Keep moving in the south direction around Peak 11,586. When you cross this peak, move east toward your next destination, the opening of Middle Fork Lake next to which is the Lee Lake. This part of the Wind River High Route is exceptionally attractive and pleasing. Here, you’ll find several small ponds with giant fish.

Part 4: From the Lee Lake to the Texas Lake

Your next destination is the canyon between Raid Peak and Mount Bonneville. From Lake 10,521, take the easier route along the inlet watercourse. The climb to the pass is simple. Don’t get fooled by the mini-trails here and there. As you climb down the east end of the pass, walk toward a tiny lake above Lake 10,566.

Move toward the exit of the lake to rest for a while and enjoy the breathtaking views surrounding the lake. From here, walk toward the Pyramid Lake. The track from Pyramid Lake will take you to the Texas Lake. Trek the track from Pyramid Lake to Washakie Creek. Cross to reach the south end of the creek and move upstream toward Shadow Lake. At this point, you’ll get to witness stunning views of the rear end of ridge creating the Cirque of the Towers. This place makes a fabulous break-point for lunch.

Heading towards Texas Lake

From here, take a used trail to the Texas Lake located below the Texas Pass. The journey from the Texas Pass into the Cirque of the Towers is also one of the most exciting sections of the Wind River High Route Trek. The Cirque is the most stunning landscape on the Wind River High Route for its beauty and rock-climbing adventures. The trail to the Cirque begins from the southeast end of Texas Lake and rises slowly. As you climb down the pass into the Cirque, you’ll be spellbound by the sublime views of nature. From the Texas Pass, you’ll hike along the northeast shore of the Lonesome Lake to enter the Cirque.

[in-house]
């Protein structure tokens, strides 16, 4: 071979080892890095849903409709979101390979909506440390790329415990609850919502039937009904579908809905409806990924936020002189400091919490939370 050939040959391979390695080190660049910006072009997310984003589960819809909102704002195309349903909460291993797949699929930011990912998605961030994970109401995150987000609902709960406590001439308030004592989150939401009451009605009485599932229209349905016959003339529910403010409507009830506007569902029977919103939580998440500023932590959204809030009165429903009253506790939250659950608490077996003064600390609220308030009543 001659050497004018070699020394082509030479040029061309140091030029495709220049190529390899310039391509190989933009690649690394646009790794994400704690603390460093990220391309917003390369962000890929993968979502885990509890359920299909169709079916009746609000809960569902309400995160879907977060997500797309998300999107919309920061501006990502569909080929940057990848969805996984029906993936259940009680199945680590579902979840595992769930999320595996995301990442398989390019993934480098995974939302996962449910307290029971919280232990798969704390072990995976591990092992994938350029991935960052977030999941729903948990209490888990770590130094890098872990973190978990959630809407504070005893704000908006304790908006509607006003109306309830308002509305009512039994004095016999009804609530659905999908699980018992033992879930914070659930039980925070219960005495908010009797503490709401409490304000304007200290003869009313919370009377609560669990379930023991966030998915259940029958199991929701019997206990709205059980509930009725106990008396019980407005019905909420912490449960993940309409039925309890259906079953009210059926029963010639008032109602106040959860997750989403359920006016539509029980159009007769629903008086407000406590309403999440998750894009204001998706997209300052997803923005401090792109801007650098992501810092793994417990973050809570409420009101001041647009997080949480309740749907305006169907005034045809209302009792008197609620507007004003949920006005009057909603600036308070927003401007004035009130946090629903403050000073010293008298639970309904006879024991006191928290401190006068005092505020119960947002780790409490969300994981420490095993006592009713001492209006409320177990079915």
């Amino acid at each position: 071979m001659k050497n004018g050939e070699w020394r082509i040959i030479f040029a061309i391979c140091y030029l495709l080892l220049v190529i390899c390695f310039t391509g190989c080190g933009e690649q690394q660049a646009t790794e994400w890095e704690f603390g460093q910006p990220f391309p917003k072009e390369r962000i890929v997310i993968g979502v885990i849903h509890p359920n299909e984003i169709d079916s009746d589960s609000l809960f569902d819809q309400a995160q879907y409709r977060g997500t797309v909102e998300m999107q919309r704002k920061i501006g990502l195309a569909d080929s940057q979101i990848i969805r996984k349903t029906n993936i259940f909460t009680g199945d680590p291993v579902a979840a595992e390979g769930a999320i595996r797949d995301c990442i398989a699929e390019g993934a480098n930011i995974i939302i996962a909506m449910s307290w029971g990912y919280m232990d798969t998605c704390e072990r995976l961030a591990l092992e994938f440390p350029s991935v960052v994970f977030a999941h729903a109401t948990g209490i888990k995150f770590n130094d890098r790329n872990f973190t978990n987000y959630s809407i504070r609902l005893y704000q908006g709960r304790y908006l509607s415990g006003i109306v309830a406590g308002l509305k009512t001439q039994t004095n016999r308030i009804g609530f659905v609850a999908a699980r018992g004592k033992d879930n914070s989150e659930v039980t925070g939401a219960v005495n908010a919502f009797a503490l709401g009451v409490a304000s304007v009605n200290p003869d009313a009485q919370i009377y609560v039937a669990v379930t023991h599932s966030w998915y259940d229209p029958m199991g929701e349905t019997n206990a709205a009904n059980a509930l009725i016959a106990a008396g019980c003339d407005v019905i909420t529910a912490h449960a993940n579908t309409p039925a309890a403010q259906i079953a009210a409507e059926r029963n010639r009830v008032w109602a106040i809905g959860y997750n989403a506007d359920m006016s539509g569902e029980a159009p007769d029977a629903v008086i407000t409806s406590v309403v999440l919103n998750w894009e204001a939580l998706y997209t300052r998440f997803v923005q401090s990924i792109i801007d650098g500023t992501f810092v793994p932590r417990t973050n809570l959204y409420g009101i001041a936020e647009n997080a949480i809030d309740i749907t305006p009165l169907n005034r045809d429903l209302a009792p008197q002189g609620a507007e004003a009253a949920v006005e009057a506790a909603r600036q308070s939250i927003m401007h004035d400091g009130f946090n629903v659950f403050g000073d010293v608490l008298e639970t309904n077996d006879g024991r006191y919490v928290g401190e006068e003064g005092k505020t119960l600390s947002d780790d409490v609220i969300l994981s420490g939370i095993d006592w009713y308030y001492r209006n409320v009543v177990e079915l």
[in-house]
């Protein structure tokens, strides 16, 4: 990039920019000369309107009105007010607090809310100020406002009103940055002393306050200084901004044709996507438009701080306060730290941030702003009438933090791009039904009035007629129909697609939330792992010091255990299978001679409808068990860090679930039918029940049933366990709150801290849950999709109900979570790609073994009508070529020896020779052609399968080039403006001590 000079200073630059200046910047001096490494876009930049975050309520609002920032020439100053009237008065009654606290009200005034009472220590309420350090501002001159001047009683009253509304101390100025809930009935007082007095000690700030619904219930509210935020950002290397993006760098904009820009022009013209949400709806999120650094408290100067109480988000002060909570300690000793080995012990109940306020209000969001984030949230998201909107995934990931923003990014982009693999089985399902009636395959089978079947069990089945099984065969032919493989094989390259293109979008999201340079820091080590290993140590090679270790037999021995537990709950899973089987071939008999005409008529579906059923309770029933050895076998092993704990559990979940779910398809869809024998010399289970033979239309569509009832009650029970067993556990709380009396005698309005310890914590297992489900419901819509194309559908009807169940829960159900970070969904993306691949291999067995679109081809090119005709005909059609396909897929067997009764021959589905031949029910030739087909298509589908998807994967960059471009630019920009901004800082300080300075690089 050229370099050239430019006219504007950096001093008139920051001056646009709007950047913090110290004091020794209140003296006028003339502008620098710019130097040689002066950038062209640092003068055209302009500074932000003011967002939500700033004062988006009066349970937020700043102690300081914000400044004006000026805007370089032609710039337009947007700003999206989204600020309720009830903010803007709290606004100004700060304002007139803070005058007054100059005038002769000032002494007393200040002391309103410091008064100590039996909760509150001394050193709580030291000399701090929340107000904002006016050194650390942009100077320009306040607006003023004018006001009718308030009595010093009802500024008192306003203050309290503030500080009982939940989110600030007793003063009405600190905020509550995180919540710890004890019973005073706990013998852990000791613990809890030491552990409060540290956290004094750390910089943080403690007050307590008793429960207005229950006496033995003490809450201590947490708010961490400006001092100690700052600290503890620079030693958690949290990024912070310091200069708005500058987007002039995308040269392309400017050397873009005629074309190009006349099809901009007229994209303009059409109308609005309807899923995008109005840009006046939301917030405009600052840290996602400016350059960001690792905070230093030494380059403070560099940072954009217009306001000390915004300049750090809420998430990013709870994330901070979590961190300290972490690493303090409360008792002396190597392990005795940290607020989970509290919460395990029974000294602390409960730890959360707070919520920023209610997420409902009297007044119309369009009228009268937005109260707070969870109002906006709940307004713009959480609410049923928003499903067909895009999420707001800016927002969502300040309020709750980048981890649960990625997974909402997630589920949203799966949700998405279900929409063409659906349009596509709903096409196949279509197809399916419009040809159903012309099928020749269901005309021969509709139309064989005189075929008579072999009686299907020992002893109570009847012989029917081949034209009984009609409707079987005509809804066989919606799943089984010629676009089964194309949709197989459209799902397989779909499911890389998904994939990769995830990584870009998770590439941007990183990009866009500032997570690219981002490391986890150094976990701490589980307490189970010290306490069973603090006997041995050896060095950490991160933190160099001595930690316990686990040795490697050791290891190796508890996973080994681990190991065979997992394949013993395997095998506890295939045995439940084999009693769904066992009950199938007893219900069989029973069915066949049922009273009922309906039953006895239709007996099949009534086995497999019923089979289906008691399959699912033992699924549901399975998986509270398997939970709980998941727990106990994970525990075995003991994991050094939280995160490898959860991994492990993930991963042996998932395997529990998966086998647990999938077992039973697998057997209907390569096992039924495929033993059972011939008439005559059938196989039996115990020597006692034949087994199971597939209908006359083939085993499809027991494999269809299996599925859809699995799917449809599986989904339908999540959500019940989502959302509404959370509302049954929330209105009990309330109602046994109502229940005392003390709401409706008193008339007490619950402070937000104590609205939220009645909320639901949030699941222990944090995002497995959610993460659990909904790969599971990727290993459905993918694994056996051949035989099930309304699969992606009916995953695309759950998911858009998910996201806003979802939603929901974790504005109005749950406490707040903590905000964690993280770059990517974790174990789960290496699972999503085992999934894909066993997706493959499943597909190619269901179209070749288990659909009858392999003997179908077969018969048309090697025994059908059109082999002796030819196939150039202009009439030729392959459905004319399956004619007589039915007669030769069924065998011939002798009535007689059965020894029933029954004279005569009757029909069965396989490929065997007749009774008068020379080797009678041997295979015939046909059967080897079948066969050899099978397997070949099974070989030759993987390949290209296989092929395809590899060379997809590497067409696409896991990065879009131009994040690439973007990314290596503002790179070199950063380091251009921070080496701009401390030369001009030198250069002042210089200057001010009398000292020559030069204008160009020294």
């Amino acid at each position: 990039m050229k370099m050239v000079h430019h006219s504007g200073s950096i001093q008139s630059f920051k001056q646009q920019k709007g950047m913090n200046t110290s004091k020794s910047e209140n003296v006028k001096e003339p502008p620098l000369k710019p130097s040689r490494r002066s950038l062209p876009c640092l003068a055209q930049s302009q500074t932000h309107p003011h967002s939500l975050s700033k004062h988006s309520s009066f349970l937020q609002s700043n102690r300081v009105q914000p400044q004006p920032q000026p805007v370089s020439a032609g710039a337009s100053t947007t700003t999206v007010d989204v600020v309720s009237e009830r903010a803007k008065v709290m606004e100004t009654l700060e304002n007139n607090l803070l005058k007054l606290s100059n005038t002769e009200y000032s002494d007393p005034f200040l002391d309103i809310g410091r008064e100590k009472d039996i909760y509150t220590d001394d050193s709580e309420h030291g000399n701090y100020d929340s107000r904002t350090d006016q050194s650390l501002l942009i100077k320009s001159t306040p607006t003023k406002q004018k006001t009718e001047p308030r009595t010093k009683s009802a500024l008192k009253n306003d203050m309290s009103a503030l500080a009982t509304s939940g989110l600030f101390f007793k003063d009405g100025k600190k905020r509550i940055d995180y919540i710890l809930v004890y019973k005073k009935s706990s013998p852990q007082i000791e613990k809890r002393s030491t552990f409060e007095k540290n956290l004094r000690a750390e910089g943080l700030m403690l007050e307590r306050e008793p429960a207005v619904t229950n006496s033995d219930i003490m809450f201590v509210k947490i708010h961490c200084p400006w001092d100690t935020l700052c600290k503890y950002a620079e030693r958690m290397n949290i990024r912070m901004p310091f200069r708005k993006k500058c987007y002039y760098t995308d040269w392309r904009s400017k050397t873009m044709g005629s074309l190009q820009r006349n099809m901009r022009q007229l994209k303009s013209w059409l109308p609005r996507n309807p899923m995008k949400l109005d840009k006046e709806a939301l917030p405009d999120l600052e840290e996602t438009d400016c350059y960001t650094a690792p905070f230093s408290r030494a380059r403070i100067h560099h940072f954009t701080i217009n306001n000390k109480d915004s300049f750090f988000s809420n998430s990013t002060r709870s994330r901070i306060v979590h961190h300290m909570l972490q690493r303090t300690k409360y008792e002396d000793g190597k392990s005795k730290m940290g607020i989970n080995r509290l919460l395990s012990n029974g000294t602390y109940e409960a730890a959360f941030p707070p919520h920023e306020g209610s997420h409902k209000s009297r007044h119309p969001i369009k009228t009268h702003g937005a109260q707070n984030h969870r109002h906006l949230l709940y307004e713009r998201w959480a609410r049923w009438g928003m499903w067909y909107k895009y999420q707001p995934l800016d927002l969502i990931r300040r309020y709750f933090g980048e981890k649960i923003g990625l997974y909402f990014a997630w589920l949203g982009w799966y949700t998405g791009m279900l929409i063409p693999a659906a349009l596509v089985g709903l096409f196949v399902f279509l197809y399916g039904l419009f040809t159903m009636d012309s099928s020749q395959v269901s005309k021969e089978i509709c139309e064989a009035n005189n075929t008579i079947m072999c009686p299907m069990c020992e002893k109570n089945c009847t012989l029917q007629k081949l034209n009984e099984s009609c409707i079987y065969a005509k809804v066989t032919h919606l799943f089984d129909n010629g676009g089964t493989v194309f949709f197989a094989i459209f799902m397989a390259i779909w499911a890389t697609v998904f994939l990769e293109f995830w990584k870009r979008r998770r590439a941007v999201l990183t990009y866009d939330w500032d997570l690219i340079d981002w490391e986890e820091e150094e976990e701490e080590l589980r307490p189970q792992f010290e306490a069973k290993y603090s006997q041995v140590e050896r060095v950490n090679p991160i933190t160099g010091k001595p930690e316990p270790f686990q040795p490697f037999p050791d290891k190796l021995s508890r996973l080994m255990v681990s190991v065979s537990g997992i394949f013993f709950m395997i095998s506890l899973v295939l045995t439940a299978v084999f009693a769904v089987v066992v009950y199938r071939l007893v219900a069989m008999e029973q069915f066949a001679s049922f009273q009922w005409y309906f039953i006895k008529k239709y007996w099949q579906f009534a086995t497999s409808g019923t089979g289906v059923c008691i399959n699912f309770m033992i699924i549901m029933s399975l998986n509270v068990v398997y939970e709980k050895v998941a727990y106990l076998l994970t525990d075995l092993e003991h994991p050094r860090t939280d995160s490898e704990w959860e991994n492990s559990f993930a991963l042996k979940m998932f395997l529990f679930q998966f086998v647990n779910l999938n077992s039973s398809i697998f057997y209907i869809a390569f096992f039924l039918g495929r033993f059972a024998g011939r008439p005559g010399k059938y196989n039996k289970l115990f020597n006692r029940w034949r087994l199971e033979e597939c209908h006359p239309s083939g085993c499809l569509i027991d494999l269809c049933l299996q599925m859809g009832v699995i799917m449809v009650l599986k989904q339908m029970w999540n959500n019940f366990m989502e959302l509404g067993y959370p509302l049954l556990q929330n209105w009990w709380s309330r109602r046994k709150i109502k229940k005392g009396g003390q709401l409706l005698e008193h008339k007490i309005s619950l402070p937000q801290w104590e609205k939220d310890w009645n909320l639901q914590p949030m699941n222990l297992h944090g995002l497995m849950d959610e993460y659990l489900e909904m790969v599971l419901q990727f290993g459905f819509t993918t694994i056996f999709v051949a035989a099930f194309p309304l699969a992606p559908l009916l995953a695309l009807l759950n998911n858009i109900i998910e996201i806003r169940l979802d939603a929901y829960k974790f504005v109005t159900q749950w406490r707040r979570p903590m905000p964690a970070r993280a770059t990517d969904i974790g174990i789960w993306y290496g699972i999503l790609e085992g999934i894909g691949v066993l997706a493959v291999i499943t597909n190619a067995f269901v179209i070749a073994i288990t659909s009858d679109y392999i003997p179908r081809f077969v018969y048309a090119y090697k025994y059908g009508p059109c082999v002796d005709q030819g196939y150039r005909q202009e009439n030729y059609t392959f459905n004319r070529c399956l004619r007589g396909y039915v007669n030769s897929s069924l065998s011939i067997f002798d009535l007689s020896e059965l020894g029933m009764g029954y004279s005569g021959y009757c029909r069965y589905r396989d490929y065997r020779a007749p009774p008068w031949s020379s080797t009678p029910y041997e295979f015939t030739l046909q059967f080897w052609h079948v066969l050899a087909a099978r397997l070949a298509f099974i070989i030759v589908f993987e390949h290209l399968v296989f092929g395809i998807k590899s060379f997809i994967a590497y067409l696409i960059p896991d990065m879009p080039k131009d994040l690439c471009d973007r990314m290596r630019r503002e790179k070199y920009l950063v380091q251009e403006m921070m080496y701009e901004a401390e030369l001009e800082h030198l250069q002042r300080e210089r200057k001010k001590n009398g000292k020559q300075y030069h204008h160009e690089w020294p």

If you want to camp at the Cirque for a day, you can set up your tent in the basin at the base of the Warrior and Pylon Peaks.

The next morning, you can move off-trail around the east side of the Lonesome Lake and take the official route to reach Jackass pass around 10,400 feet. From Jackass Pass, take the major trail to the Big Sandy Lake. This marks the end of your trek.

Which is the best season to trek the Wind River High Route?

The late summer season is the perfect season to trek the Wind River High Route. During this time, the dense snow sheets melt, and the mosquito pressure is also under control. Snowstorms are common toward the middle of September.

What is the weather like during the trek?

The weather and the winds can vary a great deal depending upon the time of the day, month, or year. You may witness minus temperatures during the nights and sunny afternoons. However, it is best to check the weather predictions before you plan your trek. Glaciers, elevations, valleys – everything can affect the weather and temperature. It can rain or snow any time, anywhere; doesn’t necessarily have to be a fixed month or time of the year. Navigation becomes really challenging during the rains. The rocky terrains become difficult too.

Essential gear for the Wind River High Route Trek

Don’t forget to carry these items:

  • Raincoat
  • Gloves
  • Backpack
  • Tent
  • Sleeping bag or sleeping pod
  • Cooking stove and other cookware
  • Water bottles
  • First aid kit
  • Maps for navigation
  • Headlamp
  • Sunscreen
  • Clothing to keep you warm during chilly nights
  • Ice ax

So, are you ready for the Wind River High Route trek?

Now that you have an idea of the Wind River High Route, are you all set for the adventure with your friends? If you clearly follow the route we’ve mentioned in the guide, we don’t think you’ll get stuck anywhere. However, make sure you pick the right time and check the weather before you leave for the trek. Also, make sure you carry all the essential gear to keep yourself comfortable and beat temperature extremes.

We’ve been there and done the trek, so we’re well aware of the hardships you can face. You may encounter difficult, rocky terrains here and there, but don’t get hassled. Keep calm and be careful. Don’t rush into reaching the final destination. Take your time and go slow, especially on the boulder-laden trails.

You’ll be stunned at the beauty of the massive mountains, pristine lakes, serene glaciers, lush-green trails, majestically flowing streams, and changing hues of the sky above. The wonders of nature cannot be explained in mere words. Be ready to witness some of the most remarkable views of nature during the trek.

We hope you found our guide useful. If you have any other questions related to the Wind River High Route, please feel free to get in touch with us. Also, if you feel we’ve missed some important points, you can post them in the comments section below.